138 Church St., San Francisco
Open Tue–Sun 11am–10pm
Enjoy Quality, Homestyle Arabic Dishes at the New Beit Rima
There’s nothing like being greeted at a fast-casual place with a complimentary cup of hot, sweet, minty black tea and kindly asked to take a seat with “Don’t worry, I will take your order at the table.” The hospitality at Beit Rima (“Rima’s House”) is matched by the delightfully and deliciously homey food, which is proudly proclaimed as “Arabic comfort food” on the business sign and logo. It’s an homage to chef-owner Samir Mogannam’s mother and her wonderful cooking (she is originally from Jordan), although he has quite the cooking pedigree himself from cooking at Aziza, Tawla, and Dyafa.
The location was previously Burgermeister, and his father, Paul Mogannam, was the founder of Burgermeister, who is retiring and passing it on to his son. The tables are now covered in green and white checkered tablecloths, with classic wood spindle chairs, and there are hanging houseplants and other residential décor touches throughout the space. The only thing that isn’t welcoming is how chilly it is inside, so don’t forget your jacket.
The menu is built to share, but you can easily come for a solo meal of the chicken shish tawook plate ($12), with tender, grilled bites of yogurt-marinated chicken with “mom’s rice,” charred onion and red pepper, toum (Lebanese garlic sauce), hummus, pickles (plus beet-pickled turnips), and a half of warm and lightly fluffy pita. Mom would also want you to eat your greens, so get the fattoush ($8) salad, which comes with charred dates and a kicky dressing with pomegranate vinegar.
Mezze include a warm bowl of ful (fava beans), mashed with garlic, olive oil, and lemon, with a little bit of chickpeas ($7); you can order a supplement of a soft egg on top, and it comes with pita. The flavorful hummus was silky with nutty notes of tahini and there’s the option to get it with ground and spiced beef on top along with some pine nuts ($12), another dip you’ll want to scoop up with the warm pita. There’s shakshuka all day, falafel, beef kabobs, vegetables from Mariquita Farm for dipping, and more mezze, plus muhalabbia milk pudding for dessert, and nothing is over $14. You’ll be well-fed and doted on, which will bring you back as quickly as the good food will.
A Quintessential Neighborhood Place: Tadu Ethiopian Kitchen
Tadu Ethiopian Kitchen
484 Ellis St., San Francisco
Open daily 11:30am–9pm
Nestled right in the heart of the Tenderloin is Tadu Ethiopian Kitchen, a popular stop for some theater-goers who are okay with walking through a couple of the neighborhood’s scruffier blocks for a meal. Husband-and-wife Elias and Nani Shawel have created a colorful spot you can’t ignore, with artwork on the bright mandarin orange walls. Inside, there are just a handful of tables, with couples and friends sharing plates of tibs (chicken, lamb, or beef) and scooping up kitfo (buttery chopped beef, usually served on the rare side — we ordered ours medium rare and it came out perfectly) with spongy and tangy injera bread from baskets on a counter.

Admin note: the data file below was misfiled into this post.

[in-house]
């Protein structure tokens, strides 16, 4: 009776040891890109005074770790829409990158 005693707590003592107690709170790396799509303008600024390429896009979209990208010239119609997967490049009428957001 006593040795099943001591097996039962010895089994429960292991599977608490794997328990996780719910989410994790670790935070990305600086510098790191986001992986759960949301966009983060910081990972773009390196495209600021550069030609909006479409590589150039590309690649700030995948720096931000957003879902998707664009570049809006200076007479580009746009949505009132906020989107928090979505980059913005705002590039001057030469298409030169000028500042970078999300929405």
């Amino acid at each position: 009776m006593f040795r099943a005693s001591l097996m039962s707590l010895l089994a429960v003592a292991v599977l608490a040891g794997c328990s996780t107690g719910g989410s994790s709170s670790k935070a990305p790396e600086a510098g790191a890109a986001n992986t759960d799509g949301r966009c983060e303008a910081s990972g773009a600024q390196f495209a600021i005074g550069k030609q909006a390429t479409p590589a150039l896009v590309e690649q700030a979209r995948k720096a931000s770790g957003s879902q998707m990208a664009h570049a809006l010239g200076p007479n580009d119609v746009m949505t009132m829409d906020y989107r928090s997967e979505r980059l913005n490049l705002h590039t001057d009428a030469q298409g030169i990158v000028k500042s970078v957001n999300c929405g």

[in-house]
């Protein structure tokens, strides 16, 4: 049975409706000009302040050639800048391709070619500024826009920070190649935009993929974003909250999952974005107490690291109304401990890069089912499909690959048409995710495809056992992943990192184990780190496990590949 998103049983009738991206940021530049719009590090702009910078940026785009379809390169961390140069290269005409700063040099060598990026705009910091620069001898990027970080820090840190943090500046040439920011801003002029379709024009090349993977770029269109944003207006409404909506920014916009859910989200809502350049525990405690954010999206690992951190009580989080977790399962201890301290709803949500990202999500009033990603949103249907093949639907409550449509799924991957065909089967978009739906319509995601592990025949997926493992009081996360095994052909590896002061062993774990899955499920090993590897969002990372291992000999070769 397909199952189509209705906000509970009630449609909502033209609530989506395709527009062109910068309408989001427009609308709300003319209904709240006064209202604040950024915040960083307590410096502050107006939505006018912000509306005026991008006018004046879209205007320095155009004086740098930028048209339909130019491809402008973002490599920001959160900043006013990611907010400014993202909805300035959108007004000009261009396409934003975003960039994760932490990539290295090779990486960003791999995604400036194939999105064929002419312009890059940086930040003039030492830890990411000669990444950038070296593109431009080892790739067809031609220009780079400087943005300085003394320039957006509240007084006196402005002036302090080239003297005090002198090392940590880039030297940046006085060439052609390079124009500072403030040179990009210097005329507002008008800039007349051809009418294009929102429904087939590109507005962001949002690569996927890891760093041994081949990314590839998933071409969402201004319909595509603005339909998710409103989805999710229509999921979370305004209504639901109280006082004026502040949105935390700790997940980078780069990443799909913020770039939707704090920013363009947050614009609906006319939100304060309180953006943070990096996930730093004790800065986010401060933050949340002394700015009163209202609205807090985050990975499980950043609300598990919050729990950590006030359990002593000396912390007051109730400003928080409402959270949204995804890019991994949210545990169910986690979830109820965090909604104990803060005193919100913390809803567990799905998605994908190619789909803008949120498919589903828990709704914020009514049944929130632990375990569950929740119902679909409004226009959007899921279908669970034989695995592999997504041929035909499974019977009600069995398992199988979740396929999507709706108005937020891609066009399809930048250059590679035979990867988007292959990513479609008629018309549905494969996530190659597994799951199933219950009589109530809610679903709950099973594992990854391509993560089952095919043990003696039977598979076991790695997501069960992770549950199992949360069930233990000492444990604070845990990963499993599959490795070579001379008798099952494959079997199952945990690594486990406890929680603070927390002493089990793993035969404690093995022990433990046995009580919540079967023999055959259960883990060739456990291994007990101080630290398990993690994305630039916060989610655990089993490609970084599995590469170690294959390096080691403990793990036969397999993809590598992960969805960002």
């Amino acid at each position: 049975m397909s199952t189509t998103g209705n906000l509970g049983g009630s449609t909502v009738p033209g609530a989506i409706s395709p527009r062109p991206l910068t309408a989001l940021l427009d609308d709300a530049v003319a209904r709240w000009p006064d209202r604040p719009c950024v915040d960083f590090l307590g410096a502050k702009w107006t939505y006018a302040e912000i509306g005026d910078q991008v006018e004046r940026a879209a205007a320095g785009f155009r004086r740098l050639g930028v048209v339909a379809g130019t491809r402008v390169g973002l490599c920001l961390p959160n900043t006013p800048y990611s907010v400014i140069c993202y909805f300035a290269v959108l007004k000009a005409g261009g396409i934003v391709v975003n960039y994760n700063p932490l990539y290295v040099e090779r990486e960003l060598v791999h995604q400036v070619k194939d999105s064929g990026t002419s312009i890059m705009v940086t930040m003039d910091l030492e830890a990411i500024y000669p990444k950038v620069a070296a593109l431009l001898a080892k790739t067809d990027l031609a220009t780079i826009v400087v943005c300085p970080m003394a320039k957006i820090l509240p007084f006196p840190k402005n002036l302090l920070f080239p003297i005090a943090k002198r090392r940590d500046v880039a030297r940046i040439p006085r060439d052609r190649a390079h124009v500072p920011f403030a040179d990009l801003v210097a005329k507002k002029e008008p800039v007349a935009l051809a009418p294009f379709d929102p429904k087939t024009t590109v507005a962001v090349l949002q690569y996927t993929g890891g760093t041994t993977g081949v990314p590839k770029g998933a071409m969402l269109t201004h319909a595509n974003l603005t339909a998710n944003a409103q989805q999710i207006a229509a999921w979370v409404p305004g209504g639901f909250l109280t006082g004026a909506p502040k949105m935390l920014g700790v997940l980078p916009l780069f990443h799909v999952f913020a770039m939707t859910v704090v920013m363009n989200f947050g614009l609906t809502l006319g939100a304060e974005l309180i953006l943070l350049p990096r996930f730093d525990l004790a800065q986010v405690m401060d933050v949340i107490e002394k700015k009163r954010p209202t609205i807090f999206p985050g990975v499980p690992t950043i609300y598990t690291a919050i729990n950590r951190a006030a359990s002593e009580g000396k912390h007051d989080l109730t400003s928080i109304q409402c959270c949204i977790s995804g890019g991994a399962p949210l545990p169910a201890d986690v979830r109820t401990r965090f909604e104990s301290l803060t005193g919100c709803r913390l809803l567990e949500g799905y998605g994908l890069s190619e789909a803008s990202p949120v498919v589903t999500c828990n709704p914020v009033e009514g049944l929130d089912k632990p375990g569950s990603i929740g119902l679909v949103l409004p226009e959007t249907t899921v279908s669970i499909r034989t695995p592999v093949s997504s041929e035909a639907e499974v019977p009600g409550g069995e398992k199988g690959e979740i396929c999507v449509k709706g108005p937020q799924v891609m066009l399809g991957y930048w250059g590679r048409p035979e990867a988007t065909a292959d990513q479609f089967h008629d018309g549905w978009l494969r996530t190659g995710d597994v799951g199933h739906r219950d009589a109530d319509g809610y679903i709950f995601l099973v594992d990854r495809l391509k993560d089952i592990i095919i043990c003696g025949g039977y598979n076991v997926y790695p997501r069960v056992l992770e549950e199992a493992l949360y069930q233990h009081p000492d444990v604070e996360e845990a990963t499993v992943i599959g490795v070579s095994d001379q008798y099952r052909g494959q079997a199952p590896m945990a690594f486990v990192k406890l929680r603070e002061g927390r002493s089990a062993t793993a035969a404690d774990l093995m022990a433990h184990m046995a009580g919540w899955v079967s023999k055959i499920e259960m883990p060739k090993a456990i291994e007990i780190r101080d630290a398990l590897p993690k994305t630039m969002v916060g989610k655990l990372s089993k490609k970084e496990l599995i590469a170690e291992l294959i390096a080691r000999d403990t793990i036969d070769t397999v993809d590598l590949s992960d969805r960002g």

The menu is full of vegetarian and vegan options, like chickpeas with turmeric and ginger; collard greens with ginger, garlic and onions; and lentils. Don’t miss the vegetarian combination hiding in the specialty entrées section, which includes kik alicha wot (chickpeas), misir wot (split lentils), gomen (collard greens), alicha tikil gomen (cabbage, potatoes, and carrots), plus some salad and buticha (mashed chickpea), a full spread for just $12.95. They even offer gluten-free injera for an extra $3. Portions are hearty — two people will have more than enough to eat by ordering one dish each. Hopefully you’re dining with someone who likes to share — and eat with their hands — because everything comes out on a big plate that you eat from communally.
Everything tasted very homemade and freshly made, with tender meat morsels, but the flavors didn’t have the pop of Berbere (spice mix) like I’ve had at other places. It ends up you need to tell your server to really bring the flava, otherwise they keep things pretty tame. Even our spicy kitfo came out pretty mellow. When the owner saw I was seeking more than the little bowl of Berbere spice he brought over, he told me the next time I should request the kulet: here, it’s a deeply savory and thickened onion sauce, almost a paste, loaded with Berbere that they can cook into your dishes. Ah ha! That’s the stuff. So now you know.
This location doesn’t have any alcohol, but you can try telba, a slippery-textured drink made with ground flax seeds and honey. While I wouldn’t call this place a destination, if I was looking for something homey and affordable (and vegetarian) in the neighborhood, it fits the bill. There is a newer and brighter location in Mission Bay as well.
Causwells Launches a Monthly Guest Chef Burger
Guest Burger Series (monthly)
2346 Chestnut St., San Francisco
Causwells in the Marina already makes one of the best double cheeseburgers in town, but now it’s truly double trouble since they just introduced a guest burger series. Every month, they will feature a rotating burger special from favorite restaurants throughout the Bay Area. For February, the burger collaboration features a burger with chef Telmo Faria of Uma Casa and Piri Pica: the OG Mosto Burger (double smash patties, Oaxaca cheese, poblanos, spicy serrano aioli, pickled red onion). You can get the burger for $16.95. Upcoming burgers include March with Che Fico and April with Prospect.
Get Your Cheese on at This Annual Weekend Festival
California Artisan Cheese Festival
Various Sonoma and Marin County locations